Code HunterRead the article: CODE HUNTER — Connections, 2017 NEC
TIME FLIES when you’re having fun. And it’s about that time again—a brand new electrical code is upon us. Say hello to the 2017 National Electrical Code! I’m here again writing for IAEI magazine and I’ve got my top picks for this new edition of NFPA-70. I like to think of them as the “Top Ten Electrical Code Changes.” Sure, there are a bunch of changes, but I always feel obligated to pick out the “Top Ten” as I see them. For me, it’s fun. So without further ado, here they are:
Keep in mind that these requirements are for other than a dwelling unit. Article 210.8 is so important for life safety. I think we should all read it over from time to time so as to keep these requirements fresh in our minds.
(1) Not exposed to physical damage
(2) Exposed to physical damage
(3) Smaller than 6 AWG
(4) In Contact with Earth
I will be honest with you; I really pushed for subsection (4) In Contact with Earth. One of my pet peeves when I do an electrical service inspection is to find a grounding electrode conductor running along the surface of the ground without any protection … just lying there. The 2014 language left the reader with the impression that a grounding electrode conductor lying on the earth didn’t need protection – ever. That was never the intent. It needs protection if it is subject to physical damage. The new language states that a grounding electrode, if in contact with the earth, shall not be required to comply with 300.5, but shall “be buried or otherwise protected if subject to physical damage.” So if you are an electrical inspector and feel that the grounding electrode conductor is subject to people walking on it, kicking it, tripping on it, or whatever do me a big favor and have the contractor bury it a little bit. I really have to thank my code panel (CMP-5) for adding this new language. It makes enforcement so much easier for the inspector!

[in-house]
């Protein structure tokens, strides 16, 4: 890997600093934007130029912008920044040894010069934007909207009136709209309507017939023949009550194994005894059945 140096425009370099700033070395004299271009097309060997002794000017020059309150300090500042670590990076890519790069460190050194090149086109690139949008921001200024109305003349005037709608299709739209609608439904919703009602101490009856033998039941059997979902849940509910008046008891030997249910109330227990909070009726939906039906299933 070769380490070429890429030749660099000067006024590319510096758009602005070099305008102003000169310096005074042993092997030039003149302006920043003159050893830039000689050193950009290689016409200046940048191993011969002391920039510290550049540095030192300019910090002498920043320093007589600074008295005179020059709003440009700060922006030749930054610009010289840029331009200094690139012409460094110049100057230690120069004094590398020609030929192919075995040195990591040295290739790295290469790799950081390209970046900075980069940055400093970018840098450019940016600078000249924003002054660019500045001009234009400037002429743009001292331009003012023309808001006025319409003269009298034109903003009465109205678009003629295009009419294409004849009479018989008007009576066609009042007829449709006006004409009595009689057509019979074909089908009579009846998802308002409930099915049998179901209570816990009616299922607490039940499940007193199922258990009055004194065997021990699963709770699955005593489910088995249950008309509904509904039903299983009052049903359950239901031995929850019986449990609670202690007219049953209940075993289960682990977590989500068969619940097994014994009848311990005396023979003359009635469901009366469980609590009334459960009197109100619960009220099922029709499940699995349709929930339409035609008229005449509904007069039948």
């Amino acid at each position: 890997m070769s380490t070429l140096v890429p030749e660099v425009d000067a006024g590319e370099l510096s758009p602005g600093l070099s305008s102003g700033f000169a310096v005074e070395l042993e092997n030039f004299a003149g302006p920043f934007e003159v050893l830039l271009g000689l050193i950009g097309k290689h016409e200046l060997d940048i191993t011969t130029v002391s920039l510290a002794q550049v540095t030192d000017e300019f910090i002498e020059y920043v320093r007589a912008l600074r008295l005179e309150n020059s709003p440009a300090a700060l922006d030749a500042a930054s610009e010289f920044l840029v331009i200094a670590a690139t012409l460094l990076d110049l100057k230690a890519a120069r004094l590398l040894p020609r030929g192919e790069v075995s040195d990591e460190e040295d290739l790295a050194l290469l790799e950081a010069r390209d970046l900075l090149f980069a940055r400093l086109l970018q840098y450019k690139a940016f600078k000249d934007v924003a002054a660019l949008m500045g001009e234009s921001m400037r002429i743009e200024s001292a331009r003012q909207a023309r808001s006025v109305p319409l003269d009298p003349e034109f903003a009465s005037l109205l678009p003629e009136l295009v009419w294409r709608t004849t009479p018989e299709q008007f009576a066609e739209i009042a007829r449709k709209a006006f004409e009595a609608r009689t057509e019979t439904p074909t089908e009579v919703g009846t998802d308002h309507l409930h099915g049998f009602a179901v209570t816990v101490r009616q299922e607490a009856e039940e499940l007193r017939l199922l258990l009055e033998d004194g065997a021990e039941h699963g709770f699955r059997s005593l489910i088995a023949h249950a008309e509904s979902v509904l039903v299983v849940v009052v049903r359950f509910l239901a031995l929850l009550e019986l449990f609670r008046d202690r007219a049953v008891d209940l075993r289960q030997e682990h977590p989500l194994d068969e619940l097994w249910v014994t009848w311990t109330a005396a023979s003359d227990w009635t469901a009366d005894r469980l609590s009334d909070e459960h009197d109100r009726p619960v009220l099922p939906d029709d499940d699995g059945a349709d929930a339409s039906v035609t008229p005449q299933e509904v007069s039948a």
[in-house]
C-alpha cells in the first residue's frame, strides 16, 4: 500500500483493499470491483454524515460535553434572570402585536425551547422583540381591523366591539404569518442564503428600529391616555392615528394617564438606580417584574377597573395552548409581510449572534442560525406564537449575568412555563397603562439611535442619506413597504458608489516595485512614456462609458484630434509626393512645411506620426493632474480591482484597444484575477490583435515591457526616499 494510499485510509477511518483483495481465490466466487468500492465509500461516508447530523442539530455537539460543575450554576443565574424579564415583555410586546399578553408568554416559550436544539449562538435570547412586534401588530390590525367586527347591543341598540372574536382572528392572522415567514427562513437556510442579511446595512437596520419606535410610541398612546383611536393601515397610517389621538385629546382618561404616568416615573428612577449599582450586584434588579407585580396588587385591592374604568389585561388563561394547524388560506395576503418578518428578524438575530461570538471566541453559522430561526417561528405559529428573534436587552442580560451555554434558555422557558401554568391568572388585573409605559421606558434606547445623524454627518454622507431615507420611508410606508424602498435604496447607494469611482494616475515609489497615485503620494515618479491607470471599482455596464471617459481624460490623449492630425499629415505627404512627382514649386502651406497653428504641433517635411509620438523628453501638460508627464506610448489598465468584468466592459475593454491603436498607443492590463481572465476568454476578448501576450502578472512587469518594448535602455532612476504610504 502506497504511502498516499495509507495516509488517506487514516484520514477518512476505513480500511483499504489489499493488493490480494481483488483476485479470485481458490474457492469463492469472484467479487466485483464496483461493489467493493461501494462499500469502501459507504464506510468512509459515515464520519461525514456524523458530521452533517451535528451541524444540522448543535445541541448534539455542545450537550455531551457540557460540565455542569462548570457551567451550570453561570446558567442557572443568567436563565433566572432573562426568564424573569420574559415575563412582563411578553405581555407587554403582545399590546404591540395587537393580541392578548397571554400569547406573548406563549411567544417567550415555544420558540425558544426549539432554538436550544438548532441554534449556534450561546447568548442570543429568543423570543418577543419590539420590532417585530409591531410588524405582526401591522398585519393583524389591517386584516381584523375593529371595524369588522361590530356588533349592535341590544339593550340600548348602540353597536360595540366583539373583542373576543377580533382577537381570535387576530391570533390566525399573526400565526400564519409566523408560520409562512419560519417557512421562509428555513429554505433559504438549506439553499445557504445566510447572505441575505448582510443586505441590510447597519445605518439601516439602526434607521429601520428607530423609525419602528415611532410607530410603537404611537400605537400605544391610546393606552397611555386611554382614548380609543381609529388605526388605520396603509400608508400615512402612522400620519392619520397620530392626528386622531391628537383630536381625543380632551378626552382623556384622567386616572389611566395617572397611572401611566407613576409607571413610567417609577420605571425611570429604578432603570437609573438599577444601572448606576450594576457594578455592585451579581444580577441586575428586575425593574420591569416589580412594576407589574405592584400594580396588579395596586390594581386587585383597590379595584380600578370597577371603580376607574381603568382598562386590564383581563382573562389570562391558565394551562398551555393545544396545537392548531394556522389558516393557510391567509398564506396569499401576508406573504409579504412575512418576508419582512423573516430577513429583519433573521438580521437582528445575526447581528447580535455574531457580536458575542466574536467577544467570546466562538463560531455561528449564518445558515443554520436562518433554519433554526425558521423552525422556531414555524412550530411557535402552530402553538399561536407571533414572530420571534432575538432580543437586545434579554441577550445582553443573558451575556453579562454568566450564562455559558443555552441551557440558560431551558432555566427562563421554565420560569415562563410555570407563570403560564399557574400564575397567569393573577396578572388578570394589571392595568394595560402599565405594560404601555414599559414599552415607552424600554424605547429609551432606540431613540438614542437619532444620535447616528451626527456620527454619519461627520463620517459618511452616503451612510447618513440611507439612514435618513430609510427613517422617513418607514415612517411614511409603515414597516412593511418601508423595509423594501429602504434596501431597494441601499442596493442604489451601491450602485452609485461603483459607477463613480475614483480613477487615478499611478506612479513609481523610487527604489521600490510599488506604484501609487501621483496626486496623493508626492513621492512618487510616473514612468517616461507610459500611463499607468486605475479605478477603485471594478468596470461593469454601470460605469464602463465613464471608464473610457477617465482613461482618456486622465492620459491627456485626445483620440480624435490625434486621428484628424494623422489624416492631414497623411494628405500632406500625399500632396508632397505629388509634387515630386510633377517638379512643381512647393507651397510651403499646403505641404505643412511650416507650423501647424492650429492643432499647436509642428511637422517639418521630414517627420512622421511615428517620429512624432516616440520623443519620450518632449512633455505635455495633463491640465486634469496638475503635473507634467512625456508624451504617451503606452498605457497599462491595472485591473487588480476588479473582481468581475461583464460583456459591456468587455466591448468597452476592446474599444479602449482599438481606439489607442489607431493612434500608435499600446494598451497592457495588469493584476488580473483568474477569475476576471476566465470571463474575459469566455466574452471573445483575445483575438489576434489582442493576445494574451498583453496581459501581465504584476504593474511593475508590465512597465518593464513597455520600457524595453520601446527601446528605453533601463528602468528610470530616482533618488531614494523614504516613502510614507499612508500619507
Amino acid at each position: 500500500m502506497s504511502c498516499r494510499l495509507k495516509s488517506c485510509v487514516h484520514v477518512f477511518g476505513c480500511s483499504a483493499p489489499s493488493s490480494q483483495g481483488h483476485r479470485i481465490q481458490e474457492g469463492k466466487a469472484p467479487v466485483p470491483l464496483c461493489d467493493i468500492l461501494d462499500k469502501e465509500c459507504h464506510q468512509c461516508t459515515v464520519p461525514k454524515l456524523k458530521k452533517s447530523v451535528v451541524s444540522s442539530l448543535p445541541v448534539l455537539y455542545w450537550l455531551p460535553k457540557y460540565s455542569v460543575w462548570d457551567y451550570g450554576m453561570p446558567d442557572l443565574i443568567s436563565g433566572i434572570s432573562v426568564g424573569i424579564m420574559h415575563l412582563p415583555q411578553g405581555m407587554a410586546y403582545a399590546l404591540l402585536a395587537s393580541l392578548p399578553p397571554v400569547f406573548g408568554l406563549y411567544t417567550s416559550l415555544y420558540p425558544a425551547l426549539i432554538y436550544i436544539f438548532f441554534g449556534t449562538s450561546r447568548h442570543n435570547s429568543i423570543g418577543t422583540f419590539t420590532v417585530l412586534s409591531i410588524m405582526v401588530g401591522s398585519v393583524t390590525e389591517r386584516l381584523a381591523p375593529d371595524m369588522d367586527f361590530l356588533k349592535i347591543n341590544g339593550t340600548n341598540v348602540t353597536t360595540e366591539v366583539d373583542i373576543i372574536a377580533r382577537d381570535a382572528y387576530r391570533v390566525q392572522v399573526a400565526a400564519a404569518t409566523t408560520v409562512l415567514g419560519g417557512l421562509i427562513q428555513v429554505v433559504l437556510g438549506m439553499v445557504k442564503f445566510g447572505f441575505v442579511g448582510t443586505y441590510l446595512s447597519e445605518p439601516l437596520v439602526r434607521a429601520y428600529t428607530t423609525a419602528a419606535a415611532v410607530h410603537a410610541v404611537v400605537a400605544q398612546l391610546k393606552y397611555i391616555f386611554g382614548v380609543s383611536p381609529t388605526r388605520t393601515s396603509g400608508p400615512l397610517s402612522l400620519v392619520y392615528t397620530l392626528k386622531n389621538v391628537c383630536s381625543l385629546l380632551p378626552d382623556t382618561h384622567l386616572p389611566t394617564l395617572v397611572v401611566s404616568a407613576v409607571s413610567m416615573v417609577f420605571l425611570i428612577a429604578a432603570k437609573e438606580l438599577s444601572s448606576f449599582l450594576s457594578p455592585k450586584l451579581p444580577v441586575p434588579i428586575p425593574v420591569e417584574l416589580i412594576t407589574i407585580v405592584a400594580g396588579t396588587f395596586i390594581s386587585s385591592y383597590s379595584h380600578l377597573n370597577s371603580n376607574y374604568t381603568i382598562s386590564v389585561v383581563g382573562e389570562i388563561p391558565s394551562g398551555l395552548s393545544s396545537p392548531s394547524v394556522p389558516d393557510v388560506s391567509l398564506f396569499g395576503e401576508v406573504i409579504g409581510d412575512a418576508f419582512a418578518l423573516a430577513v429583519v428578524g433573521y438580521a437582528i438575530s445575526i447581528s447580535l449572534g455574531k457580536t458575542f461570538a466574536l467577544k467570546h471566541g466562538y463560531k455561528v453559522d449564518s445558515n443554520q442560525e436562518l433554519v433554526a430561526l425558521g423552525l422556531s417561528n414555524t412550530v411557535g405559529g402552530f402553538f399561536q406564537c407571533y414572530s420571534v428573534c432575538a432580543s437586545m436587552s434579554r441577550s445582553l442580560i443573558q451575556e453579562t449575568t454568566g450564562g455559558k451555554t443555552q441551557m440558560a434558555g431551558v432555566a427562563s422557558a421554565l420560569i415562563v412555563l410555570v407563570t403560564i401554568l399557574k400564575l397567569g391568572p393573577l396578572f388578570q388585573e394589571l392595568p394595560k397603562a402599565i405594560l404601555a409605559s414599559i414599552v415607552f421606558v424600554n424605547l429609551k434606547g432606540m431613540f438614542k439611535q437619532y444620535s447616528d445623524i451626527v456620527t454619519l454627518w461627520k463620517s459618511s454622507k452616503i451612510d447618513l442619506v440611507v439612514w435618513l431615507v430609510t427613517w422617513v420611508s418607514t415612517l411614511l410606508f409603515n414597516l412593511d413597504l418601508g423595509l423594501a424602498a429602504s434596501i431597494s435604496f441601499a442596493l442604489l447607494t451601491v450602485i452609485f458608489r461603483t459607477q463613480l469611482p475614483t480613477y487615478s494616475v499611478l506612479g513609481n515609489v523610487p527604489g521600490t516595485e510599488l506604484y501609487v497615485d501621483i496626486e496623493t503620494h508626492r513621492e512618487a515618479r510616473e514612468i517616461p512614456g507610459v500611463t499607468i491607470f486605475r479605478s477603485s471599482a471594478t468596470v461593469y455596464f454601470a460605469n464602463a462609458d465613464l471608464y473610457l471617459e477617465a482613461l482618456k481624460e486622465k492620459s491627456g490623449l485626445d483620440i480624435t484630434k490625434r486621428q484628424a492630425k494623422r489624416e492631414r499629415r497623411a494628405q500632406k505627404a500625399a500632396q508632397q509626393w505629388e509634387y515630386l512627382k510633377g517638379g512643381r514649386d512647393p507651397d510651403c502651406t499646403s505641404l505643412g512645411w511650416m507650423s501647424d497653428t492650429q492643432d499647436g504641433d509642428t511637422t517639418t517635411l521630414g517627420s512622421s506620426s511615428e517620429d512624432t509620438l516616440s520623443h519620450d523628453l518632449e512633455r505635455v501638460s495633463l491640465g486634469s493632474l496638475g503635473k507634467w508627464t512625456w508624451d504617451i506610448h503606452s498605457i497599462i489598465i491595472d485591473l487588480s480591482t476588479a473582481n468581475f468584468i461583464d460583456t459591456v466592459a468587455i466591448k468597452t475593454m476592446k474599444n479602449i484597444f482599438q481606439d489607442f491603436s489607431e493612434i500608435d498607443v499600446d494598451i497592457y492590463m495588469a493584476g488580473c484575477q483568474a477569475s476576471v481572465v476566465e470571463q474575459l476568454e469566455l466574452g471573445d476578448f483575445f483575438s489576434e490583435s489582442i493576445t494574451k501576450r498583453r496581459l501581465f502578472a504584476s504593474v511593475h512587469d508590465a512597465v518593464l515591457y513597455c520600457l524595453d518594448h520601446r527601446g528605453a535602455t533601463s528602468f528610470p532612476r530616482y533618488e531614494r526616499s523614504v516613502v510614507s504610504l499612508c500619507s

It was never the intent of the National Electrical Code that swimming pool reinforcing steel be used as a grounding electrode conductor. In fact, in the beginning of Article 680-22 (1996 NEC) there was a Fine Print Note that read:
“It shall not be the intent of this section to require that the No. 8 or larger solid copper bonding conductor be extended or attached to any remote panelboard, service equipment, or any electrode, but only that it shall be employed to eliminate voltage gradients in the pool area as prescribed.”
Distances for natural gas are given in NFPA 52-2013 (Vehicular Gaseous Fuel Systems Code), distances for hydrogen are given in NFPA 2-2011 (Hydrogen Technologies Code), and distances for liquid propane gas are given in NFPA 58-2014 (Liquefied Petroleum Gas Code).
The National Electrical Code is a living document. Code changes help to increase the safety of any electrical installation. All code changes are important, and the ones listed here are just a few, but I believe they are very significant. Don’t stop here; take the time and familiarize yourself with the entire 2017 National Electrical Code! Many resources, such as IAEI’s Analysis of Changes, NEC 2017, are available to help you. I hope that you share these changes with colleagues and trade professionals. In closing, I wish you all happy and safe wiring!